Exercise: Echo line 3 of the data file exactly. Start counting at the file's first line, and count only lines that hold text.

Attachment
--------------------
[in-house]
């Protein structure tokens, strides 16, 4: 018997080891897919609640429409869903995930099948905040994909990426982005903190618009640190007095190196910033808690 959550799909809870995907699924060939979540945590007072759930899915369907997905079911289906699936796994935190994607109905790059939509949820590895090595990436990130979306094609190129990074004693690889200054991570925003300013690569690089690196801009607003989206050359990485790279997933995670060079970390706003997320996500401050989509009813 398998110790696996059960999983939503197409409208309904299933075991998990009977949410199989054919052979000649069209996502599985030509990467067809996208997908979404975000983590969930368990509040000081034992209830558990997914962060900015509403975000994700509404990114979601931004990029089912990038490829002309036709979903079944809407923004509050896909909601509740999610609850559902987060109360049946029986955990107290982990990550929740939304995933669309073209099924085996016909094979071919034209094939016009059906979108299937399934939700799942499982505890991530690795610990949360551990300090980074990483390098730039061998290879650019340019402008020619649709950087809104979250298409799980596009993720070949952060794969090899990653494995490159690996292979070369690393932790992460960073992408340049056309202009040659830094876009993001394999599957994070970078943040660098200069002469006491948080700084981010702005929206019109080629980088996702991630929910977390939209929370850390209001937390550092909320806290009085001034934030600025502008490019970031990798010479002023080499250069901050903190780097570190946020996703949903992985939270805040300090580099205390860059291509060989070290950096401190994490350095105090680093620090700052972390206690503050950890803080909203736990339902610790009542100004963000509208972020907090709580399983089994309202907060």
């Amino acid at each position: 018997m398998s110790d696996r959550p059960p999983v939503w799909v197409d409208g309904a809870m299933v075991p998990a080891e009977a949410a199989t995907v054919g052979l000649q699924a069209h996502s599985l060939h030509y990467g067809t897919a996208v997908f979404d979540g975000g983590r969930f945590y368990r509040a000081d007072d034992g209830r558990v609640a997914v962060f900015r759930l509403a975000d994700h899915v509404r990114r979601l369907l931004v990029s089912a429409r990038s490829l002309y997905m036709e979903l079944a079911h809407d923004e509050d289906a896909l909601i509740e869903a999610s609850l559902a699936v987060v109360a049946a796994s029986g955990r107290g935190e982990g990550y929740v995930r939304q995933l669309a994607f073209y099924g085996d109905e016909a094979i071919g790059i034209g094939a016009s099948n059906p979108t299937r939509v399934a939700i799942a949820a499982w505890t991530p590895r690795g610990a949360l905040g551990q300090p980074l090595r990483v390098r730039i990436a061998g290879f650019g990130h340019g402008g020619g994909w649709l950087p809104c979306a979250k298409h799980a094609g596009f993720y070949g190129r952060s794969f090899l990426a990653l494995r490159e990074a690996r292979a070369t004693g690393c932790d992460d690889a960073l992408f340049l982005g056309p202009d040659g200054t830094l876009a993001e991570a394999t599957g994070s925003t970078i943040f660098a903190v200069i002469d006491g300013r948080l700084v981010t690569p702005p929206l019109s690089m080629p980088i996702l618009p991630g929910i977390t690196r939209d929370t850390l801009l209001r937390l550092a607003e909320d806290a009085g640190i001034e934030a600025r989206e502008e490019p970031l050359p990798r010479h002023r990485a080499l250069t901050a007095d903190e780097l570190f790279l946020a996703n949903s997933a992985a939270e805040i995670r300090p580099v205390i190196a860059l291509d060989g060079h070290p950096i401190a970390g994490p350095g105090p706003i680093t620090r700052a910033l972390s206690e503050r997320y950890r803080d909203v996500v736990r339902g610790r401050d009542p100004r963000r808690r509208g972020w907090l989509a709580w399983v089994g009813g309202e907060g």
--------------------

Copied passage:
């Amino acid at each position: 018997m398998s110790d696996r959550p059960p999983v939503w799909v197409d409208g309904a809870m299933v075991p998990a080891e009977a949410a199989t995907v054919g052979l000649q699924a069209h996502s599985l060939h030509y990467g067809t897919a996208v997908f979404d979540g975000g983590r969930f945590y368990r509040a000081d007072d034992g209830r558990v609640a997914v962060f900015r759930l509403a975000d994700h899915v509404r990114r979601l369907l931004v990029s089912a429409r990038s490829l002309y997905m036709e979903l079944a079911h809407d923004e509050d289906a896909l909601i509740e869903a999610s609850l559902a699936v987060v109360a049946a796994s029986g955990r107290g935190e982990g990550y929740v995930r939304q995933l669309a994607f073209y099924g085996d109905e016909a094979i071919g790059i034209g094939a016009s099948n059906p979108t299937r939509v399934a939700i799942a949820a499982w505890t991530p590895r690795g610990a949360l905040g551990q300090p980074l090595r990483v390098r730039i990436a061998g290879f650019g990130h340019g402008g020619g994909w649709l950087p809104c979306a979250k298409h799980a094609g596009f993720y070949g190129r952060s794969f090899l990426a990653l494995r490159e990074a690996r292979a070369t004693g690393c932790d992460d690889a960073l992408f340049l982005g056309p202009d040659g200054t830094l876009a993001e991570a394999t599957g994070s925003t970078i943040f660098a903190v200069i002469d006491g300013r948080l700084v981010t690569p702005p929206l019109s690089m080629p980088i996702l618009p991630g929910i977390t690196r939209d929370t850390l801009l209001r937390l550092a607003e909320d806290a009085g640190i001034e934030a600025r989206e502008e490019p970031l050359p990798r010479h002023r990485a080499l250069t901050a007095d903190e780097l570190f790279l946020a996703n949903s997933a992985a939270e805040i995670r300090p580099v205390i190196a860059l291509d060989g060079h070290p950096i401190a970390g994490p350095g105090p706003i680093t620090r700052a910033l972390s206690e503050r997320y950890r803080d909203v996500v736990r339902g610790r401050d009542p100004r963000r808690r509208g972020w907090l989509a709580w399983v089994g009813g309202e907060g």